The proposed changes, if implemented, mean DCPO’s will not be able to continue to render these services in absence of an income which currently is provided for by the professional regulated fees that are charged.
Inter-country adoptions will potentially shut down as a result of this amendment.
The reality is that adoption services are an area of speciality as provided for by the Social Service Professions Act, 1978.
The Children’s Act also requires that adoption social workers have a registered speciality with the SA Council for Social Service Professions. Due to these provisions, adoption services have historically been rendered by social workers in the employ of Designated Child Protection organisations, accredited to render adoption services and by accredited adoption social workers in private practice.
They, therefore, currently possess the bulk of the expertise and experience in this highly specialised area of service delivery.
Adoption accredited Child Protection Organisations charge nominal professional prescribed fees for adoption services. The income derived from these fees enables DCPOs to employ experienced social workers, since not all protection officers receive government subsidies for the rendering of child protection and adoption services. They often only receive partial and limited financial support. Where subsidies are received, these subsidies only cover about 50% of the social work posts and programmes.
DCPOs do not make any profit through fees charged since fees mostly just cover expenses incurred.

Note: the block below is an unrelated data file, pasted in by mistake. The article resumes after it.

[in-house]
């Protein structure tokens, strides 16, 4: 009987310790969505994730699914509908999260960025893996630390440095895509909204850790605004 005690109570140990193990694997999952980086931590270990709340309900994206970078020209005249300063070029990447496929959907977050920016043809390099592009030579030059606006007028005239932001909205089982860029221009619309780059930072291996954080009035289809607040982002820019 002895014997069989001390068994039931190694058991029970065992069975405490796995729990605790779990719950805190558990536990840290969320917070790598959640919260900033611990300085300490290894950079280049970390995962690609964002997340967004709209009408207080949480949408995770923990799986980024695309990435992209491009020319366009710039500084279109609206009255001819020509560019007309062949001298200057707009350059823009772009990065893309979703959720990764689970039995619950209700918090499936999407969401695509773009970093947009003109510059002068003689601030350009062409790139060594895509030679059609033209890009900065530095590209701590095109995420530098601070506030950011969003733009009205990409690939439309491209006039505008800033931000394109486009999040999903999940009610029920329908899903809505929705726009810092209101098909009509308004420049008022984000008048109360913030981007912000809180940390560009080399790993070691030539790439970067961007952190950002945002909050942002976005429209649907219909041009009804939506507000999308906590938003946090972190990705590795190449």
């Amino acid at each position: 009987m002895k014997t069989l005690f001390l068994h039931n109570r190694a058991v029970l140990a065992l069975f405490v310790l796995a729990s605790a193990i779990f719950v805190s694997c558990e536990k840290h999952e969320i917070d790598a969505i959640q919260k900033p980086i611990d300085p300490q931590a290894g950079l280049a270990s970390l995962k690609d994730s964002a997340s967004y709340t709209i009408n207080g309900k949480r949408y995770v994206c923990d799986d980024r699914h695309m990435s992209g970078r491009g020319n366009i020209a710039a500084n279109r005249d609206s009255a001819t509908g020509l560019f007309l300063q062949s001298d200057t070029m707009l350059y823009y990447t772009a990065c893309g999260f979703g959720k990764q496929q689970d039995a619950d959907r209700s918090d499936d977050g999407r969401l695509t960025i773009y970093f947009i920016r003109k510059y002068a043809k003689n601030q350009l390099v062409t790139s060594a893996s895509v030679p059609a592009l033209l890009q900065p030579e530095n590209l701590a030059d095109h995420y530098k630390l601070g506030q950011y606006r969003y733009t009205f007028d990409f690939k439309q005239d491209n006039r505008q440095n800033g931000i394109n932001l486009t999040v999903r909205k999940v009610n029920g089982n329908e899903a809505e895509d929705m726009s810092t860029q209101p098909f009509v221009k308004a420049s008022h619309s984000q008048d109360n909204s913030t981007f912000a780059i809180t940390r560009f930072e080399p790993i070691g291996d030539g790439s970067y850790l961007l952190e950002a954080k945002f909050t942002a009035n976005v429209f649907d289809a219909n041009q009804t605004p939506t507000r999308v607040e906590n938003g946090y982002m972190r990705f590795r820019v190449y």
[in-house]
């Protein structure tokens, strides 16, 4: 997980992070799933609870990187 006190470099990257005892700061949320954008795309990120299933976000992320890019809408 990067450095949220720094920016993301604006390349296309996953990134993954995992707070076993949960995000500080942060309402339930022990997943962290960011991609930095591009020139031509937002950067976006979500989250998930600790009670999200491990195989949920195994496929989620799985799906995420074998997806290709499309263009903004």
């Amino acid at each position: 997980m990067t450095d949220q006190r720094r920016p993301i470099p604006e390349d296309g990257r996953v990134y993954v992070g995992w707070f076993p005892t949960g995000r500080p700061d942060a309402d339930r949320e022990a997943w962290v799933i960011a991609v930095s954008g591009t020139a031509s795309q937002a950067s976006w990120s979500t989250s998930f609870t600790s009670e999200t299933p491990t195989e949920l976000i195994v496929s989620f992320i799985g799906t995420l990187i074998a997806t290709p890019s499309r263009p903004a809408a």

The majority of organisations also make use of an income-based sliding scale and often render services free of charge when applicants cannot afford to pay a fee for professional services. The scale of fees is further strictly regulated by the Gazetted tariff (Regulation 107) and organisations are monitored by the DSD. They are also obligated to disclose all fees received in writing to the Children’s Court in terms of Section 249 for each adoption thus ensuring transparency.
Other professionals such as psychologists, lawyers, medical practitioners and many others also render support services in relation to adoptions for which professional fees may be charged. These services are very important and vital, especially in legally and or ethically complex cases.
Another very important factor is that adoption numbers show a consistent decline. During the 2010/11 financial year there were 2436 adoptions registered in South Africa, compared to the number of 1186 registered during the 2017/18 financial year.
According to the Register on Adoptable Children and Adoptive Parents, there is a serious disconnect between the numbers of children in need of adoptive parents and the number of children that are legally adoptable.
Adoption services is an area of speciality and adoption specialists and social workers should be able to practice their profession. The proposed amendments devalue this area of specialty. It further constitutes a limitation on the right of adoption social workers to practice in their field of specialisation.
If the department really has a position that no professional fees may be charged within adoption because it is part of child protection, then surely this will also apply to other areas of child protection where private professionals render services in relation to child protection such as lawyers, psychologists, therapists, medical personal and so on?
There is simply no substantial evidence-based proof in South Africa supporting the claims that adoption services are not accessible due to the charging of regulated fees.
The real intention with these drastic proposed amendments and rationale behind it needs proper consultation and the potential far-reaching implications for adoptions in South Africa needs to be very carefully considered.
The late introduction of these amendments is lacking in transparency and it negates the spirit of partnership and trust needed between the government and civil society.
* Katinka Pieterse is Chairperson of the National Adoption Coalition of SA.
** The views expressed here are not necessarily those of Independent Media.